How about New Orleans? Mayor Nagin's on a roll... first declaring that the city must remain "chocolate" and then threatening to get aid from other nations, among them France. Someone needs to get the recall petition drive in high gear before the Mayor makes even more of an ass of himself... if that's possible. The Democrat-controlled city and state governments deliberately held back food and water to increase the suffering of those trapped at the Superdome immediately after Katrina in the belief that it would motivate them to want to leave New Orleans as quickly as possible without resistance... and they got what they wanted in spades. Here's what Nagin doesn't seem to understand: you have a lot of "chocolate" ex-New Orleaneans who don't want to go back because what they left wasn't all that great in terms of quality of life, opportunities, or respect. They've lost everything, and this seems like as good a chance as any to start over somewhere, perhaps in a city where they're not stereotyped as "chocolate" and can aspire to something besides low-level service jobs in the tourist industry. It will be decades before New Orleans recovers, if ever. And, by the way, if Nagin is waiting for France to bail him out... well, just ask Saddam what happens when you place all your hopes in the French.

And finally, Iran. What can I write about Iran that I already haven't (here and here)? A showdown's coming, because Iran wants a showdown. The ayatollahs really think we'll fold when the pot gets too big; in fact, they're counting on it. They don't understand America, and Americans, and George W. Bush. The Chinese thought we'd fold, too... and lost a million men including Mao's son in a year's combat in Korea (that's why they didn't get involved in Vietnam). Saddam thought we'd fold, twice. I can understand the first bluff, but after we totally kicked his butt in 100 hours one would think he'd learn not to underestimate the Americans. Didn't he also realize that, while the French and Germans could be bought, George W really didn't give a fig what they thought? And, the jury's still out on WMDs, by the way. I think he had 'em, and either they're still buried (likely) or that the Syrians got 'em (likely). Saddam didn't have tens of thousands of chemical weapons suits and nerve gas antidotes stockpiled for nothing.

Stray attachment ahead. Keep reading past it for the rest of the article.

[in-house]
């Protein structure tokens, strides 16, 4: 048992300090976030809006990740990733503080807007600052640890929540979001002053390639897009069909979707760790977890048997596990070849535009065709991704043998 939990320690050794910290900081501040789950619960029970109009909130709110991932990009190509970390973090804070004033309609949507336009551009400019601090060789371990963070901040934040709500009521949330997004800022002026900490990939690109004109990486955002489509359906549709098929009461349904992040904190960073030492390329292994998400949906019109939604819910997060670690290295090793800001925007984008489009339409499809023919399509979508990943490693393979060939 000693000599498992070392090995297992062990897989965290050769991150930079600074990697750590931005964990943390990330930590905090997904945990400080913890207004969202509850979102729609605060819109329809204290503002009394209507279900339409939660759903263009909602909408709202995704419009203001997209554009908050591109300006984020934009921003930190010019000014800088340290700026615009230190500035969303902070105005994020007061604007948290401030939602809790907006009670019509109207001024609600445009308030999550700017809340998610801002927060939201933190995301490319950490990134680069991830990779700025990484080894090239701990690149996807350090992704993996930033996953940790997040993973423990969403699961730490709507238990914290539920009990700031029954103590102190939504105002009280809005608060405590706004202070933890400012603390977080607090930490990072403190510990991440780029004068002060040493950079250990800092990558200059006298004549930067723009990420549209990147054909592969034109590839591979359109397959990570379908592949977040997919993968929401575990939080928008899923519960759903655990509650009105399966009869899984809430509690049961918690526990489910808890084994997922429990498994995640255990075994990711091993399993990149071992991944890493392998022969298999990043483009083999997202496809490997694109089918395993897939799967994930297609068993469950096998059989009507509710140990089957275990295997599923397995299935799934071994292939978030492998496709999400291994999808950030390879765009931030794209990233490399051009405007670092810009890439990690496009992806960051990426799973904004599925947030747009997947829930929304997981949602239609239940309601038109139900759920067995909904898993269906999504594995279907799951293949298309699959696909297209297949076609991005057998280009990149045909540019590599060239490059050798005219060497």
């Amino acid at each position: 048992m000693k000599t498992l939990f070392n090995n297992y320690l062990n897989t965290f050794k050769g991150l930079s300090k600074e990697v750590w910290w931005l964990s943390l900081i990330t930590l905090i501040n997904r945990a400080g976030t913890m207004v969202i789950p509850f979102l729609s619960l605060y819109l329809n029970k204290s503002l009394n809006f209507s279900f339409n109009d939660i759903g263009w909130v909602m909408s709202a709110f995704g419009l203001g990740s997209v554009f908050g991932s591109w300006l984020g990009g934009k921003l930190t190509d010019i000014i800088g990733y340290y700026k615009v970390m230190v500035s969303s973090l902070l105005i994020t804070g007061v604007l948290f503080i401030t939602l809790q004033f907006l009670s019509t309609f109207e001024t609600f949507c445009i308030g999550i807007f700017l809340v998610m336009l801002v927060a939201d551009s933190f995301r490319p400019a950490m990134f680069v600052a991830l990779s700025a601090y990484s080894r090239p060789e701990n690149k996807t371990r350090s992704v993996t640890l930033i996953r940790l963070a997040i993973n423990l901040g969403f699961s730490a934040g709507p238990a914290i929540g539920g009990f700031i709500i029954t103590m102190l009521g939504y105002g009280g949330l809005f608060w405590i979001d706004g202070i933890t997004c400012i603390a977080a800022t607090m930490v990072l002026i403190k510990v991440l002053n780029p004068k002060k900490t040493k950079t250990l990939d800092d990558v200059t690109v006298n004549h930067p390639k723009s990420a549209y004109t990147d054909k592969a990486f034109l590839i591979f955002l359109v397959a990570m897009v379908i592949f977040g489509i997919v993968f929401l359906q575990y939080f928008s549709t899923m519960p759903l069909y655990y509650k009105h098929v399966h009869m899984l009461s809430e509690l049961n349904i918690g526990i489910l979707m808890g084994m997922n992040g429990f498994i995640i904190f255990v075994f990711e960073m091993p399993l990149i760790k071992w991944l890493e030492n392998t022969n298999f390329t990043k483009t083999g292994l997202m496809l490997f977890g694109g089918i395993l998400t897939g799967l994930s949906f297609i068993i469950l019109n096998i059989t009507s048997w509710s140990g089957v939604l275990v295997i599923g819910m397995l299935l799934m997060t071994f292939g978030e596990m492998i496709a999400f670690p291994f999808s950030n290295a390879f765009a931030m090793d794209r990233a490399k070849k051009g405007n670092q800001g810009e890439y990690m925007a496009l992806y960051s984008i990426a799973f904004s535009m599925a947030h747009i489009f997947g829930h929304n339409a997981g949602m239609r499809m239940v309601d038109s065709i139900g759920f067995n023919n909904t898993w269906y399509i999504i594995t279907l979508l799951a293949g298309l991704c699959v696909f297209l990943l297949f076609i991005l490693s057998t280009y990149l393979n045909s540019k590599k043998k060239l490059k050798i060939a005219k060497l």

Back to the subject at hand. Iraq is going to do their durndest to get a nuke as quickly as possible. The lesson they learned from the two wars in the Gulf and watching North Korea was that the only way to keep the Americans out of your country was to have a nuke to threaten us with. But, they don't get it either. The very thing they're trying to stop (us attacking them) is what they're provoking. They don't seem to understand that the US, now joined by the EU, realizes that if Iran is allowed to develop a nuke without serious consequences, then every dirtbag country with a two-bit dictator is going to want one. The West has drawn a line in the sand, and we have to stand up now and back up our words with actions or accept the fact that backing down means we will suffer a nuclear attack in the near term.